Forty days at sea: researcher studies Arctic water chemistry to gauge climate change impacts

Forty days at sea: researcher studies Arctic water chemistry to gauge climate change impacts


The premise of her work sounds like the subplot in a Cold War spy movie: American scientist studies radioactive isotopes aboard Russian icebreaker.

But fiction this is not.

Dr. Lauren Kipp, an assistant professor of Environmental Science in the School of Earth & Environment, spent roughly six weeks last summer aboard the Russian icebreaker Akademic Tryoshnikov collecting Arctic Ocean water samples to determine changes in radium, a naturally occurring radioactive isotope.

Kipp said increasing radium levels in the waters there indicate changes that may be triggered by the planet’s warming.

“I study naturally occurring radioactivity, which is in low levels all around us,” she said. “Radium isotopes tell us about the exchange of elements that occurs when the ocean comes into contact with land and continental shelf sediments. It acts as a beacon telling us that there has been an addition of elements with a similar shelf source, such as the nutrients that support life in the oceans.”

During a research trip in 2015, Kipp said, she and other researchers determined a doubling of radium in waters near the North Pole since 2007. She suspects this may have been caused by the loss of sea ice coverage over shallow Arctic seas. Without the ice to act as a barrier, winds can mix the water and cause elements to be released from the underlying sediments into the ocean. Along with radium, these elements include important nutrients that support life in surface waters.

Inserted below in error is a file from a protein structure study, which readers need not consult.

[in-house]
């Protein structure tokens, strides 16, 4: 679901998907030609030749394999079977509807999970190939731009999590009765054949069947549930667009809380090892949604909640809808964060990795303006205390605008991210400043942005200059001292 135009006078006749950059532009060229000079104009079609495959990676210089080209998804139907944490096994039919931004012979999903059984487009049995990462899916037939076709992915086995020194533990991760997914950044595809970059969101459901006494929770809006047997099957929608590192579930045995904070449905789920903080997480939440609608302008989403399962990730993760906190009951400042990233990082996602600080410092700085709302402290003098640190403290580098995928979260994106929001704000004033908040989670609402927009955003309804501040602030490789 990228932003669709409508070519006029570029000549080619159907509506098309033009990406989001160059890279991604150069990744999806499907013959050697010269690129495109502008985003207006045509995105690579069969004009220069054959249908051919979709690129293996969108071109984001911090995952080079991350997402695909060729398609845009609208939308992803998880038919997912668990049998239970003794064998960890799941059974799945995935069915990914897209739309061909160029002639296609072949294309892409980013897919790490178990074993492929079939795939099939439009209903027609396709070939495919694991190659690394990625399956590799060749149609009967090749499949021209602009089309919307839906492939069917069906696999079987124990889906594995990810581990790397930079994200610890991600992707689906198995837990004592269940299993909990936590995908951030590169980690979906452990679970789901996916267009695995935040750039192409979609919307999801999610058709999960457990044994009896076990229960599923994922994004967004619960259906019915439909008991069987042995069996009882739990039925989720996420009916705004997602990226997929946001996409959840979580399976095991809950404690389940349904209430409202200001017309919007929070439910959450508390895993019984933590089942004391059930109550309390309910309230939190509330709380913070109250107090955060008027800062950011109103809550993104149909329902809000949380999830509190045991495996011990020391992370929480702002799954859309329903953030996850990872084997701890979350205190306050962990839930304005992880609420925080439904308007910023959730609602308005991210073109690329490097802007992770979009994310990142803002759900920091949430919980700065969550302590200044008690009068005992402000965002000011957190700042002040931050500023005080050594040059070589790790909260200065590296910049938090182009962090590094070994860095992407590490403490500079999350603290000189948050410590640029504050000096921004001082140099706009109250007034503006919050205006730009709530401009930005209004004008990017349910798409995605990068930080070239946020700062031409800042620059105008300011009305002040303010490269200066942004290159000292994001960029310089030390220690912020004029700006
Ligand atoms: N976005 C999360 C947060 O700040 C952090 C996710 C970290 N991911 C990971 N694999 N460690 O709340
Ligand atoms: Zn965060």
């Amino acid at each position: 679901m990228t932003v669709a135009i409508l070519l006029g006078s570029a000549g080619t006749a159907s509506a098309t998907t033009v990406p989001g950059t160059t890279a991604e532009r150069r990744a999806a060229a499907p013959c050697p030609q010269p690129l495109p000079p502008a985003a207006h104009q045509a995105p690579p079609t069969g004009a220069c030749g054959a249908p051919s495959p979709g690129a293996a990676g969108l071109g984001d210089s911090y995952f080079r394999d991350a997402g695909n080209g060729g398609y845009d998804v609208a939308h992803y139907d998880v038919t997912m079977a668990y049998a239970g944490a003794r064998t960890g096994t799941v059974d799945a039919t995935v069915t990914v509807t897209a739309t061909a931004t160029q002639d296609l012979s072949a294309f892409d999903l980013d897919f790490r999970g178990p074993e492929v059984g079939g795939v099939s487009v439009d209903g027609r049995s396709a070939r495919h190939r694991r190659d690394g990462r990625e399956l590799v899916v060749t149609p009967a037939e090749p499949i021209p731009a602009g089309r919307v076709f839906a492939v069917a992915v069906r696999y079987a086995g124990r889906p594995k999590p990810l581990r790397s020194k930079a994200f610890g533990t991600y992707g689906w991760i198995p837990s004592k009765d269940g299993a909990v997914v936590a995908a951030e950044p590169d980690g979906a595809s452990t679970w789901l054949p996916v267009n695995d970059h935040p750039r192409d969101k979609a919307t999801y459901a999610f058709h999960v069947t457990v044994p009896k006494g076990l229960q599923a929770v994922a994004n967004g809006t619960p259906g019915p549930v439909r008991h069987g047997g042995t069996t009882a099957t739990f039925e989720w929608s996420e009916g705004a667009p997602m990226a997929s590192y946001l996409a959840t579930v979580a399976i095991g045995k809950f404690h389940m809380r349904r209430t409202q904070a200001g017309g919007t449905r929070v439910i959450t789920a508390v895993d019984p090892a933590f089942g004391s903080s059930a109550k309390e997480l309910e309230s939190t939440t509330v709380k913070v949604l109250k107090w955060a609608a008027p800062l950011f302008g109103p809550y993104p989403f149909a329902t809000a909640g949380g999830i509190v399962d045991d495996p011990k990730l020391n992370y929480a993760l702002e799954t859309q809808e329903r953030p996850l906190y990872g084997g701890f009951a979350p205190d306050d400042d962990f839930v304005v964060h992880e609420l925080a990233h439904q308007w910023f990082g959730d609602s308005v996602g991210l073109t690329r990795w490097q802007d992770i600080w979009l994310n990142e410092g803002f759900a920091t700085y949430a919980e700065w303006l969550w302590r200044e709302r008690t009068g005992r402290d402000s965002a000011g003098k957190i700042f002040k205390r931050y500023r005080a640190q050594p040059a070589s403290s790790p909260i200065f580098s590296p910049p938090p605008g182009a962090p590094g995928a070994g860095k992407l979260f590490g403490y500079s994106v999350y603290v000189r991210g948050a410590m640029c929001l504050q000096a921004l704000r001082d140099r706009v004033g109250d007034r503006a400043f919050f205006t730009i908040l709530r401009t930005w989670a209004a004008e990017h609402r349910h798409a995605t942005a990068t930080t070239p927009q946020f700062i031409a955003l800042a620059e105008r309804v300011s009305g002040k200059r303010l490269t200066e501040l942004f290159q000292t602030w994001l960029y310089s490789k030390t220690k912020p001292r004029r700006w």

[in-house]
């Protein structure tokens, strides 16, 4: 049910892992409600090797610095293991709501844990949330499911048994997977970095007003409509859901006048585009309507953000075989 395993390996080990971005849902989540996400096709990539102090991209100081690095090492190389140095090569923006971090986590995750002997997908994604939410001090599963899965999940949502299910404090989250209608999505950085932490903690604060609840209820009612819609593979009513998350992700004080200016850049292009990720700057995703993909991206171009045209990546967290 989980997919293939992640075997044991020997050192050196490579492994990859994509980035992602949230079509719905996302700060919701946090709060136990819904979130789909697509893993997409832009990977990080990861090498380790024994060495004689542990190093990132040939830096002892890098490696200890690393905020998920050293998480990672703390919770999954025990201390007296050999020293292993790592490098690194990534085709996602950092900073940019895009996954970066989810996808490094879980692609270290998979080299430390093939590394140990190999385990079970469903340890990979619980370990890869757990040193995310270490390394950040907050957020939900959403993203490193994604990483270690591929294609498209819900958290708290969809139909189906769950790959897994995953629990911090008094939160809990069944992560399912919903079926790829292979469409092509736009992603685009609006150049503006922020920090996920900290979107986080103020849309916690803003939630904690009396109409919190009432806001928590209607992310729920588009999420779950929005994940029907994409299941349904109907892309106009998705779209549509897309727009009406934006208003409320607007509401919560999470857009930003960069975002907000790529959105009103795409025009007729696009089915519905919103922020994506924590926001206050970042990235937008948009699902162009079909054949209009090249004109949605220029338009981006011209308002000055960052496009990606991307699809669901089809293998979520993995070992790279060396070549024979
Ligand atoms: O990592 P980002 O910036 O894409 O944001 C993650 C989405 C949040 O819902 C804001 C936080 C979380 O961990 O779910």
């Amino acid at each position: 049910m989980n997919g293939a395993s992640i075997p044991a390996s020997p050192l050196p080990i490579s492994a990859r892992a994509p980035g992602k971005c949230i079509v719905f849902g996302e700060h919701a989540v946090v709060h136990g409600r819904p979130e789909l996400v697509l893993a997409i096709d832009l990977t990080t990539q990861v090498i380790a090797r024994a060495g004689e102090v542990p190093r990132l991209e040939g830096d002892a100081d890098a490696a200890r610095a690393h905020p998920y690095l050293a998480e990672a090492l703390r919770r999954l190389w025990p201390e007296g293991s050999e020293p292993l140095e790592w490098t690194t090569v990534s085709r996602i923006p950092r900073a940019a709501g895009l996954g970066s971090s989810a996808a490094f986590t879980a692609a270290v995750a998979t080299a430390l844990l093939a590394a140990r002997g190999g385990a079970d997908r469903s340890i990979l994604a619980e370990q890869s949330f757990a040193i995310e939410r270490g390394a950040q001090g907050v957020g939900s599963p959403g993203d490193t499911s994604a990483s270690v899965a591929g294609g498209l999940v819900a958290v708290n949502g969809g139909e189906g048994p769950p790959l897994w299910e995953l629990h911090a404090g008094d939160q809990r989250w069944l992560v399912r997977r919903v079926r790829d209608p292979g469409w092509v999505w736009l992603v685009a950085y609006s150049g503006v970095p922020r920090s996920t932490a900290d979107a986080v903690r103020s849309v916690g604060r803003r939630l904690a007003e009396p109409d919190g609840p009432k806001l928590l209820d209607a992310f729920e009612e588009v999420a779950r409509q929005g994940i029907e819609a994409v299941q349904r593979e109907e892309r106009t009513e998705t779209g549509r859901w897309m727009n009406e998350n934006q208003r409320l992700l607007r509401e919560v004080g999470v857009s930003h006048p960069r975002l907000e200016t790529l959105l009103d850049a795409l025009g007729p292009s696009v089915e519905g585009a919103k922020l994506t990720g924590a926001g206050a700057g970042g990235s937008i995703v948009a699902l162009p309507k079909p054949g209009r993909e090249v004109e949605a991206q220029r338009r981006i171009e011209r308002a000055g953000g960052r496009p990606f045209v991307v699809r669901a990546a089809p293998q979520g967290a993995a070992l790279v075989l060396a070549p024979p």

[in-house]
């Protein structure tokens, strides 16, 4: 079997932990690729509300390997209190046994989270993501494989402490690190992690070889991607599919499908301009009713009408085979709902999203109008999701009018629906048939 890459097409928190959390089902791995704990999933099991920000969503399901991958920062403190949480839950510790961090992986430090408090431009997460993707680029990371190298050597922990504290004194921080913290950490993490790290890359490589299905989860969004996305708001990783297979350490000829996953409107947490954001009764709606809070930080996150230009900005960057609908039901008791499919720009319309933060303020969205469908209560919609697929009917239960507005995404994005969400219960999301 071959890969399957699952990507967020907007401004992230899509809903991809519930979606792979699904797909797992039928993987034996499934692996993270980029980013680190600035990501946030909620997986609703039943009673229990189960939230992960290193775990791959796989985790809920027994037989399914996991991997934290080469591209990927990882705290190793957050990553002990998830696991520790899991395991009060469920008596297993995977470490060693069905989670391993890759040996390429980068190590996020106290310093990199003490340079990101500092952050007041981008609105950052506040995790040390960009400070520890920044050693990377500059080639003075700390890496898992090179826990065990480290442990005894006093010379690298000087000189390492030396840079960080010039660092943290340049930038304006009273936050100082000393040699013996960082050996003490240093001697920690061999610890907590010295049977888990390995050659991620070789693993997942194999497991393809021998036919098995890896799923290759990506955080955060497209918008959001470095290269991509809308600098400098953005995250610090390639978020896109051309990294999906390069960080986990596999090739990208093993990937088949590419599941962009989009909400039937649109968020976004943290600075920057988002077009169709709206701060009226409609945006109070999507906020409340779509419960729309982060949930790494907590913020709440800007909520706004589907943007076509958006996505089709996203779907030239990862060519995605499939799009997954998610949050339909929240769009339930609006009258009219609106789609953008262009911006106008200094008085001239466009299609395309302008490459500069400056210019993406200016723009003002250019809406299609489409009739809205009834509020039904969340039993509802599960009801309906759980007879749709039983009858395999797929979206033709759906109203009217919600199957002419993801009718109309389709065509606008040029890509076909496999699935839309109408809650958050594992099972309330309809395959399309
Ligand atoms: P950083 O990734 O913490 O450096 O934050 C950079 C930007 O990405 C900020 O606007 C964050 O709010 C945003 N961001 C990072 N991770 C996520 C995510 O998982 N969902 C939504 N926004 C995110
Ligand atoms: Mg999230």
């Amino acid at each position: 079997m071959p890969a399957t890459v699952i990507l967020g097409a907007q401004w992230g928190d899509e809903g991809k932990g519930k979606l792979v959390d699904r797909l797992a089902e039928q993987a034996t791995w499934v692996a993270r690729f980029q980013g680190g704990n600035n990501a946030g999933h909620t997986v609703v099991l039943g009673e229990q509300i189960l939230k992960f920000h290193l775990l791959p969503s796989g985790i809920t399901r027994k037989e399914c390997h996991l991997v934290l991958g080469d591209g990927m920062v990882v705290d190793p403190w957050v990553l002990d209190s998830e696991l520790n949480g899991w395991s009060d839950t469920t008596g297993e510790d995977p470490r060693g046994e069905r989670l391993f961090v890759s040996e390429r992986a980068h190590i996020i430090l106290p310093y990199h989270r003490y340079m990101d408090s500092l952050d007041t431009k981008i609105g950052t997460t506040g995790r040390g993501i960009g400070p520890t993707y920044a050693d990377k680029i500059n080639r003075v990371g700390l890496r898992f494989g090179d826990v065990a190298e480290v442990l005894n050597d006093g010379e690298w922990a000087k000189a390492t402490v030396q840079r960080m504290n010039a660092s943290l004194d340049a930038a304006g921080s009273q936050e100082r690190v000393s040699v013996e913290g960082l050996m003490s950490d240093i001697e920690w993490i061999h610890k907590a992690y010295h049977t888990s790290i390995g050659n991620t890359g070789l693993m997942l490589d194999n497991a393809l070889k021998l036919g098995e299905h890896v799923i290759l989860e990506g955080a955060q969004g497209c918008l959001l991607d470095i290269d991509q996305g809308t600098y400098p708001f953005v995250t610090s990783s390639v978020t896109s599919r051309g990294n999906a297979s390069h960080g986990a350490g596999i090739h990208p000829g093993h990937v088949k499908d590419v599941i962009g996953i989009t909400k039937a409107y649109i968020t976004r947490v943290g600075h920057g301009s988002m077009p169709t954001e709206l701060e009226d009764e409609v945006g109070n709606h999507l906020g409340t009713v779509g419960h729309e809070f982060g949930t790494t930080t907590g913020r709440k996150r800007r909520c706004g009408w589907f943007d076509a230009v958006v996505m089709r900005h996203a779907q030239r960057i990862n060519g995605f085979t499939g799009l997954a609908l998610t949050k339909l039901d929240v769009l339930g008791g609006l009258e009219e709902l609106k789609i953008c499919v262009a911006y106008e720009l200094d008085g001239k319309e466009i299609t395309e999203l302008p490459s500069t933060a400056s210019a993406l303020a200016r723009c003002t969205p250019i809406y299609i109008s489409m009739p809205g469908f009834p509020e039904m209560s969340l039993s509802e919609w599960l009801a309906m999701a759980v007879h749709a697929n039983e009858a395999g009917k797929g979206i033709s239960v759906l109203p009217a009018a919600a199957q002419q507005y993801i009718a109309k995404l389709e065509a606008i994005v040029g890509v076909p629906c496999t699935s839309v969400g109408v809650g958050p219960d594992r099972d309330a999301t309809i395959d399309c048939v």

The rise in radium signals that nutrient concentrations might also have increased, which could affect ocean biology, starting with phytoplankton at the bottom of the food chain, and that could have real consequences.

“There could be ramifications all the way up the food chain,” Kipp said.

International research expedition

Kipp, who joined some 30 scientists from the U.S., Russia, Japan and Denmark on the research trip this summer, will use samples collected from it and future expeditions to determine if the levels of radium have continued to change since 2015.

“Our main goal is to monitor the radium levels to see if they are changing, which will give us an idea of how land-ocean exchange is changing and help predict how climate change may continue to affect this region,” Kipp said.

Kipp noted that the Arctic is the fastest warming region on earth and that fluctuations there can portend changes for the rest of the planet.

Now back on campus, Kipp will use a gamma ray detector in Discovery Hall to analyze the 120 samples she returned with.

Kipp, who teaches “Oceans in Crisis,” “Oceans,” and “Environment in the Headlines,” said she’ll return to the Arctic in two years to collect more samples and retrieve two submersibles she left anchored just below the sea surface this summer.

“They’ll collect samples every month until we go back,” Kipp said. “This high-resolution sampling will help us separate seasonal fluctuations from longer term changes that may be linked to climate change.”

Her current research is funded through a National Science Foundation-Office of Polar Programs grant of $350,203 (total funding of $1,055,324, which is shared with researchers at Woods Hole Oceanographic Institution [WHOI] in Massachusetts).

Learn more about the research Dr. Kipp is conducting in collaboration with faculty at WHOI.